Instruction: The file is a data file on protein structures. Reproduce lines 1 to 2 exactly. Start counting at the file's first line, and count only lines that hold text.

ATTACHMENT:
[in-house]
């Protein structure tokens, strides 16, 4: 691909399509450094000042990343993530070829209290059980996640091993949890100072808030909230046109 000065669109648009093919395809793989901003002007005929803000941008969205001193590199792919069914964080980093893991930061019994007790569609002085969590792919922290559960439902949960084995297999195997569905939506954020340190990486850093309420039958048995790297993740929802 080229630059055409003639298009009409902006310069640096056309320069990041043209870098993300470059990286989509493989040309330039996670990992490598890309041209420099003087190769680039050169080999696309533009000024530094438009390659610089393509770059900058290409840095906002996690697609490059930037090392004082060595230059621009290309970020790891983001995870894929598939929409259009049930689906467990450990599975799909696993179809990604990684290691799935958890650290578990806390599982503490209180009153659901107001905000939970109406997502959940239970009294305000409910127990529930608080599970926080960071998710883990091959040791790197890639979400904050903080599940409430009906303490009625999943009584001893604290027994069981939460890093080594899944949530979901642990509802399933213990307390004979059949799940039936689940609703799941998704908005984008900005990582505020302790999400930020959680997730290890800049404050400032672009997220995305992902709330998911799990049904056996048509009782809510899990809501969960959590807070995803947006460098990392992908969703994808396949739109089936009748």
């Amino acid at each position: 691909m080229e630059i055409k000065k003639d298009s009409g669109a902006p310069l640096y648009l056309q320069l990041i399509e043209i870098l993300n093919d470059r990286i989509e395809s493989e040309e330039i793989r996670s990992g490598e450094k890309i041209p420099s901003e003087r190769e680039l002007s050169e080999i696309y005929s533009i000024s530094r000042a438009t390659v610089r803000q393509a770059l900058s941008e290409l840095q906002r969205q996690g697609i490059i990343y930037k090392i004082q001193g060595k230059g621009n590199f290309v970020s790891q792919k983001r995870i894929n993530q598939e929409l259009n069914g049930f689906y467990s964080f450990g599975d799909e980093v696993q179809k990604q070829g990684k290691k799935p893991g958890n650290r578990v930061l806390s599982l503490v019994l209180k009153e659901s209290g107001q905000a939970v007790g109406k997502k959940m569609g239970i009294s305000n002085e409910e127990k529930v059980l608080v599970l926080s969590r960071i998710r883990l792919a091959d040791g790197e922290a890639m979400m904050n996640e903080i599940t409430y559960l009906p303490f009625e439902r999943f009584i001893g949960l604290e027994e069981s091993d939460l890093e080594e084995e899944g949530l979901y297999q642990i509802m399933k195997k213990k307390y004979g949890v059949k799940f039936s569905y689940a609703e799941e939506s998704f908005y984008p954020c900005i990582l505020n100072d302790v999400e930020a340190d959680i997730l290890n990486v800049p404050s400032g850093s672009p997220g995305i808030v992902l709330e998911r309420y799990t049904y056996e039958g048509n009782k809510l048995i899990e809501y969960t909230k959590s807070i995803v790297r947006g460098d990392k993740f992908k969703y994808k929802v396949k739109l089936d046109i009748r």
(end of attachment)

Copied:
[in-house]
């Protein structure tokens, strides 16, 4: 691909399509450094000042990343993530070829209290059980996640091993949890100072808030909230046109 000065669109648009093919395809793989901003002007005929803000941008969205001193590199792919069914964080980093893991930061019994007790569609002085969590792919922290559960439902949960084995297999195997569905939506954020340190990486850093309420039958048995790297993740929802 080229630059055409003639298009009409902006310069640096056309320069990041043209870098993300470059990286989509493989040309330039996670990992490598890309041209420099003087190769680039050169080999696309533009000024530094438009390659610089393509770059900058290409840095906002996690697609490059930037090392004082060595230059621009290309970020790891983001995870894929598939929409259009049930689906467990450990599975799909696993179809990604990684290691799935958890650290578990806390599982503490209180009153659901107001905000939970109406997502959940239970009294305000409910127990529930608080599970926080960071998710883990091959040791790197890639979400904050903080599940409430009906303490009625999943009584001893604290027994069981939460890093080594899944949530979901642990509802399933213990307390004979059949799940039936689940609703799941998704908005984008900005990582505020302790999400930020959680997730290890800049404050400032672009997220995305992902709330998911799990049904056996048509009782809510899990809501969960959590807070995803947006460098990392992908969703994808396949739109089936009748």